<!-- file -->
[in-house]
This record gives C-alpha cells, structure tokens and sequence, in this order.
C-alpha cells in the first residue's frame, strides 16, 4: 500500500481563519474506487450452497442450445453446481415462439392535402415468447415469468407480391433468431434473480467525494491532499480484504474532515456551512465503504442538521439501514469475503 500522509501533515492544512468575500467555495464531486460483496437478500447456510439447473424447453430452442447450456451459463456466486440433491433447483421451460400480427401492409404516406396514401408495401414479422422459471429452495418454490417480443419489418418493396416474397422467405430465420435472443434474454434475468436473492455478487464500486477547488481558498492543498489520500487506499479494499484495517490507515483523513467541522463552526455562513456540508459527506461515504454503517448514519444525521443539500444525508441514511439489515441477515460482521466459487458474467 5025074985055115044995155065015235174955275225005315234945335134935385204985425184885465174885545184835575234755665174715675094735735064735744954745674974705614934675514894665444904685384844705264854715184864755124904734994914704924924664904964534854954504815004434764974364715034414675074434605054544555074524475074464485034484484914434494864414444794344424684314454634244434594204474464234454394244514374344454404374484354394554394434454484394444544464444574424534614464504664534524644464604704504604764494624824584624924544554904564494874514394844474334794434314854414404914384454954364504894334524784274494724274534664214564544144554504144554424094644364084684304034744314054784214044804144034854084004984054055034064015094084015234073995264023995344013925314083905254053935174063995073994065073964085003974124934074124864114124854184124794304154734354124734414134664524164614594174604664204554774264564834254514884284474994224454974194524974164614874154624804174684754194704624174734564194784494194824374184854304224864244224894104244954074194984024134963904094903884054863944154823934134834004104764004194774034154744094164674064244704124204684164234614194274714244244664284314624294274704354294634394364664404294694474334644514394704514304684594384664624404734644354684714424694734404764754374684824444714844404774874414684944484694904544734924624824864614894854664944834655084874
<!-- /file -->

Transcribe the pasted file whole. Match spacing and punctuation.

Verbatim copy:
[in-house]
This record gives C-alpha cells, structure tokens and sequence, in this order.
C-alpha cells in the first residue's frame, strides 16, 4: 500500500481563519474506487450452497442450445453446481415462439392535402415468447415469468407480391433468431434473480467525494491532499480484504474532515456551512465503504442538521439501514469475503 500522509501533515492544512468575500467555495464531486460483496437478500447456510439447473424447453430452442447450456451459463456466486440433491433447483421451460400480427401492409404516406396514401408495401414479422422459471429452495418454490417480443419489418418493396416474397422467405430465420435472443434474454434475468436473492455478487464500486477547488481558498492543498489520500487506499479494499484495517490507515483523513467541522463552526455562513456540508459527506461515504454503517448514519444525521443539500444525508441514511439489515441477515460482521466459487458474467 5025074985055115044995155065015235174955275225005315234945335134935385204985425184885465174885545184835575234755665174715675094735735064735744954745674974705614934675514894665444904685384844705264854715184864755124904734994914704924924664904964534854954504815004434764974364715034414675074434605054544555074524475074464485034484484914434494864414444794344424684314454634244434594204474464234454394244514374344454404374484354394554394434454484394444544464444574424534614464504664534524644464604704504604764494624824584624924544554904564494874514394844474334794434314854414404914384454954364504894334524784274494724274534664214564544144554504144554424094644364084684304034744314054784214044804144034854084004984054055034064015094084015234073995264023995344013925314083905254053935174063995073994065073964085003974124934074124864114124854184124794304154734354124734414134664524164614594174604664204554774264564834254514884284474994224454974194524974164614874154624804174684754194704624174734564194784494194824374184854304224864244224894104244954074194984024134963904094903884054863944154823934134834004104764004194774034154744094164674064244704124204684164234614194274714244244664284314624294274704354294634394364664404294694474334644514394704514304684594384664624404734644354684714424694734404764754374684824444714844404774874414684944484694904544734924624824864614894854664944834655084874